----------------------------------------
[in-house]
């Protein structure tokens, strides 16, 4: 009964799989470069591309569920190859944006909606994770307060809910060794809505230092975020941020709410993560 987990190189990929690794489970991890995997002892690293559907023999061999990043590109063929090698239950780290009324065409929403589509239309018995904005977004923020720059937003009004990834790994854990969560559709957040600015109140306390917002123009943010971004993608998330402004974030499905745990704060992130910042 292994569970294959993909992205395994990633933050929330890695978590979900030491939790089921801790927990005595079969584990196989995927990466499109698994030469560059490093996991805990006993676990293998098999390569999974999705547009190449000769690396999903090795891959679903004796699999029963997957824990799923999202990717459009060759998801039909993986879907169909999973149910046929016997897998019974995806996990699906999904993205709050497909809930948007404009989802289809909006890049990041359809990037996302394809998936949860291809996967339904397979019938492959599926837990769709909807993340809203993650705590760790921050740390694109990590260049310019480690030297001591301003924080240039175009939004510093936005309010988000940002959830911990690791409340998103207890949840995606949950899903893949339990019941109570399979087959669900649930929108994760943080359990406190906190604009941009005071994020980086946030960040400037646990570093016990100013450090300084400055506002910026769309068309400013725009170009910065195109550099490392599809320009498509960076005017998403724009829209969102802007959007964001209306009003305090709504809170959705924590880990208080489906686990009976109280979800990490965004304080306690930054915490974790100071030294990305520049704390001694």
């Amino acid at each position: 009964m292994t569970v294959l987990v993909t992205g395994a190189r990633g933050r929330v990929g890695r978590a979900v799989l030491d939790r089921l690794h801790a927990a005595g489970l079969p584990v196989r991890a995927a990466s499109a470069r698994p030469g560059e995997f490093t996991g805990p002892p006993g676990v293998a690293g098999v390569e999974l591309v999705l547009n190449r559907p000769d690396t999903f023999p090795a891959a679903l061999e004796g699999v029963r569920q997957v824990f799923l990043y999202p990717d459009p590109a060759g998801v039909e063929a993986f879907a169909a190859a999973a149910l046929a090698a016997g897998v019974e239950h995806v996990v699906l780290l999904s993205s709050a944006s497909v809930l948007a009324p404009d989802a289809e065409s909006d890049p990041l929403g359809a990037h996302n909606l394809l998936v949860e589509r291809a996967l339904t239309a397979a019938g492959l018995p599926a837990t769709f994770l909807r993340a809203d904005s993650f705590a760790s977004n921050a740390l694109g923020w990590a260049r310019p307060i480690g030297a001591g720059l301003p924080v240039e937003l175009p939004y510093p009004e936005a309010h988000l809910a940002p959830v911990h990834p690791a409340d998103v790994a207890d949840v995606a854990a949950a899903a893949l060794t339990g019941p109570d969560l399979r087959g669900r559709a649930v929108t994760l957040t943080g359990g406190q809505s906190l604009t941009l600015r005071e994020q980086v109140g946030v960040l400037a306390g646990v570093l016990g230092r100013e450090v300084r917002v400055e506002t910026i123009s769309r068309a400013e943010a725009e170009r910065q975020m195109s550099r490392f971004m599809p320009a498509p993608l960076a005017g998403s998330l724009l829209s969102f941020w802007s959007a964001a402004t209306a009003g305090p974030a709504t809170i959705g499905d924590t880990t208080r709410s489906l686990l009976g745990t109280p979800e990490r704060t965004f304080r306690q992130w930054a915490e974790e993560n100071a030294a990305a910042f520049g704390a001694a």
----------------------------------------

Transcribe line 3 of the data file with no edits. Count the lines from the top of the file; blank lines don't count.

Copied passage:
């Amino acid at each position: 009964m292994t569970v294959l987990v993909t992205g395994a190189r990633g933050r929330v990929g890695r978590a979900v799989l030491d939790r089921l690794h801790a927990a005595g489970l079969p584990v196989r991890a995927a990466s499109a470069r698994p030469g560059e995997f490093t996991g805990p002892p006993g676990v293998a690293g098999v390569e999974l591309v999705l547009n190449r559907p000769d690396t999903f023999p090795a891959a679903l061999e004796g699999v029963r569920q997957v824990f799923l990043y999202p990717d459009p590109a060759g998801v039909e063929a993986f879907a169909a190859a999973a149910l046929a090698a016997g897998v019974e239950h995806v996990v699906l780290l999904s993205s709050a944006s497909v809930l948007a009324p404009d989802a289809e065409s909006d890049p990041l929403g359809a990037h996302n909606l394809l998936v949860e589509r291809a996967l339904t239309a397979a019938g492959l018995p599926a837990t769709f994770l909807r993340a809203d904005s993650f705590a760790s977004n921050a740390l694109g923020w990590a260049r310019p307060i480690g030297a001591g720059l301003p924080v240039e937003l175009p939004y510093p009004e936005a309010h988000l809910a940002p959830v911990h990834p690791a409340d998103v790994a207890d949840v995606a854990a949950a899903a893949l060794t339990g019941p109570d969560l399979r087959g669900r559709a649930v929108t994760l957040t943080g359990g406190q809505s906190l604009t941009l600015r005071e994020q980086v109140g946030v960040l400037a306390g646990v570093l016990g230092r100013e450090v300084r917002v400055e506002t910026i123009s769309r068309a400013e943010a725009e170009r910065q975020m195109s550099r490392f971004m599809p320009a498509p993608l960076a005017g998403s998330l724009l829209s969102f941020w802007s959007a964001a402004t209306a009003g305090p974030a709504t809170i959705g499905d924590t880990t208080r709410s489906l686990l009976g745990t109280p979800e990490r704060t965004f304080r306690q992130w930054a915490e974790e993560n100071a030294a990305a910042f520049g704390a001694a």